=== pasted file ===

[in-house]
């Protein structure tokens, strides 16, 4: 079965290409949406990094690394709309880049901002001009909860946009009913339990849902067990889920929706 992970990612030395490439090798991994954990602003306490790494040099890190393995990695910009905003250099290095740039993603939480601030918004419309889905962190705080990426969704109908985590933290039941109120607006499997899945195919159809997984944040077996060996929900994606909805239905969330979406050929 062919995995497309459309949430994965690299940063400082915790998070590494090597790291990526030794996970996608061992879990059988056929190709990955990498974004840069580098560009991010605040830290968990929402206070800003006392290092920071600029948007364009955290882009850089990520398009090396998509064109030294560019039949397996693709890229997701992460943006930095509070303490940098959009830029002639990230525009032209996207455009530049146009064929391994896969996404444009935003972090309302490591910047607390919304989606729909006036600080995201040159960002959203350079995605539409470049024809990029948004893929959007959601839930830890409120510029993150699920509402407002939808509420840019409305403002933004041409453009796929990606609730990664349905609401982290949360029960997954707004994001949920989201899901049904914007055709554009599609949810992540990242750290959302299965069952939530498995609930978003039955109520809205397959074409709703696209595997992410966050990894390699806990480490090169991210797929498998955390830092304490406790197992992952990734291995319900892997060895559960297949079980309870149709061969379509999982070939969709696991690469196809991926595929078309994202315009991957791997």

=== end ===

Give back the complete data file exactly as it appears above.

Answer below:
[in-house]
């Protein structure tokens, strides 16, 4: 079965290409949406990094690394709309880049901002001009909860946009009913339990849902067990889920929706 992970990612030395490439090798991994954990602003306490790494040099890190393995990695910009905003250099290095740039993603939480601030918004419309889905962190705080990426969704109908985590933290039941109120607006499997899945195919159809997984944040077996060996929900994606909805239905969330979406050929 062919995995497309459309949430994965690299940063400082915790998070590494090597790291990526030794996970996608061992879990059988056929190709990955990498974004840069580098560009991010605040830290968990929402206070800003006392290092920071600029948007364009955290882009850089990520398009090396998509064109030294560019039949397996693709890229997701992460943006930095509070303490940098959009830029002639990230525009032209996207455009530049146009064929391994896969996404444009935003972090309302490591910047607390919304989606729909006036600080995201040159960002959203350079995605539409470049024809990029948004893929959007959601839930830890409120510029993150699920509402407002939808509420840019409305403002933004041409453009796929990606609730990664349905609401982290949360029960997954707004994001949920989201899901049904914007055709554009599609949810992540990242750290959302299965069952939530498995609930978003039955109520809205397959074409709703696209595997992410966050990894390699806990480490090169991210797929498998955390830092304490406790197992992952990734291995319900892997060895559960297949079980309870149709061969379509999982070939969709696991690469196809991926595929078309994202315009991957791997």